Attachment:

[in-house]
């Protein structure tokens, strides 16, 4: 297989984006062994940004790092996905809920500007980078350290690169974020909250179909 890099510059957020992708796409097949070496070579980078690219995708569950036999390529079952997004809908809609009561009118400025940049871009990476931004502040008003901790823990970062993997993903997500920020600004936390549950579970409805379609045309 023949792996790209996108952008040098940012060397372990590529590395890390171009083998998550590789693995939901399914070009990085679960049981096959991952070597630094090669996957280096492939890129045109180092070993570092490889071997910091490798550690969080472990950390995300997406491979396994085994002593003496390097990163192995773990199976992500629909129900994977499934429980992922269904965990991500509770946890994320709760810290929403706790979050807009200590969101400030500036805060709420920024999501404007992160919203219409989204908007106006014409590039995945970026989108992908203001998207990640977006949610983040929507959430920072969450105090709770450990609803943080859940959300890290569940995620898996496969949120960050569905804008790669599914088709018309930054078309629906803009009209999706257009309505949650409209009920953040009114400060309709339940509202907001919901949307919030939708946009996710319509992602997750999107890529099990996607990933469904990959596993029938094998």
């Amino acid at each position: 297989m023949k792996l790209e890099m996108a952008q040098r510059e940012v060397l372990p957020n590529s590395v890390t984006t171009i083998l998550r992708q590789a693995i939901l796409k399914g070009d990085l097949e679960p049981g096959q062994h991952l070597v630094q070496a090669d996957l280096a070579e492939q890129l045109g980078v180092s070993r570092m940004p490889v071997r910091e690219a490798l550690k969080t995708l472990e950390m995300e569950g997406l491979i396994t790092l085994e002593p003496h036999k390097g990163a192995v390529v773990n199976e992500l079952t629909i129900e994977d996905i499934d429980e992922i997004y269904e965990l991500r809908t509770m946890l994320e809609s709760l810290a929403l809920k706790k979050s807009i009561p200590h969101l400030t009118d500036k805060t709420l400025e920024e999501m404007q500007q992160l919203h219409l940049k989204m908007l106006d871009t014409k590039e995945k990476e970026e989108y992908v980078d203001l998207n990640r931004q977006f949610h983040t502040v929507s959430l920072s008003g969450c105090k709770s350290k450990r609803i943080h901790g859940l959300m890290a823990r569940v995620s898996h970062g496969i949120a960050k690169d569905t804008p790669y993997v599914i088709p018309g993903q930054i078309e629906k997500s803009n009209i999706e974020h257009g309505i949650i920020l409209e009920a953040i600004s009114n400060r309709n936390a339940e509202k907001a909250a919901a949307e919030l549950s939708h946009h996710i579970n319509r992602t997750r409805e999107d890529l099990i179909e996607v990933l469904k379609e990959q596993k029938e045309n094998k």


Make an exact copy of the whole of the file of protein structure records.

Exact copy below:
[in-house]
């Protein structure tokens, strides 16, 4: 297989984006062994940004790092996905809920500007980078350290690169974020909250179909 890099510059957020992708796409097949070496070579980078690219995708569950036999390529079952997004809908809609009561009118400025940049871009990476931004502040008003901790823990970062993997993903997500920020600004936390549950579970409805379609045309 023949792996790209996108952008040098940012060397372990590529590395890390171009083998998550590789693995939901399914070009990085679960049981096959991952070597630094090669996957280096492939890129045109180092070993570092490889071997910091490798550690969080472990950390995300997406491979396994085994002593003496390097990163192995773990199976992500629909129900994977499934429980992922269904965990991500509770946890994320709760810290929403706790979050807009200590969101400030500036805060709420920024999501404007992160919203219409989204908007106006014409590039995945970026989108992908203001998207990640977006949610983040929507959430920072969450105090709770450990609803943080859940959300890290569940995620898996496969949120960050569905804008790669599914088709018309930054078309629906803009009209999706257009309505949650409209009920953040009114400060309709339940509202907001919901949307919030939708946009996710319509992602997750999107890529099990996607990933469904990959596993029938094998």
């Amino acid at each position: 297989m023949k792996l790209e890099m996108a952008q040098r510059e940012v060397l372990p957020n590529s590395v890390t984006t171009i083998l998550r992708q590789a693995i939901l796409k399914g070009d990085l097949e679960p049981g096959q062994h991952l070597v630094q070496a090669d996957l280096a070579e492939q890129l045109g980078v180092s070993r570092m940004p490889v071997r910091e690219a490798l550690k969080t995708l472990e950390m995300e569950g997406l491979i396994t790092l085994e002593p003496h036999k390097g990163a192995v390529v773990n199976e992500l079952t629909i129900e994977d996905i499934d429980e992922i997004y269904e965990l991500r809908t509770m946890l994320e809609s709760l810290a929403l809920k706790k979050s807009i009561p200590h969101l400030t009118d500036k805060t709420l400025e920024e999501m404007q500007q992160l919203h219409l940049k989204m908007l106006d871009t014409k590039e995945k990476e970026e989108y992908v980078d203001l998207n990640r931004q977006f949610h983040t502040v929507s959430l920072s008003g969450c105090k709770s350290k450990r609803i943080h901790g859940l959300m890290a823990r569940v995620s898996h970062g496969i949120a960050k690169d569905t804008p790669y993997v599914i088709p018309g993903q930054i078309e629906k997500s803009n009209i999706e974020h257009g309505i949650i920020l409209e009920a953040i600004s009114n400060r309709n936390a339940e509202k907001a909250a919901a949307e919030l549950s939708h946009h996710i579970n319509r992602t997750r409805e999107d890529l099990i179909e996607v990933l469904k379609e990959q596993k029938e045309n094998k």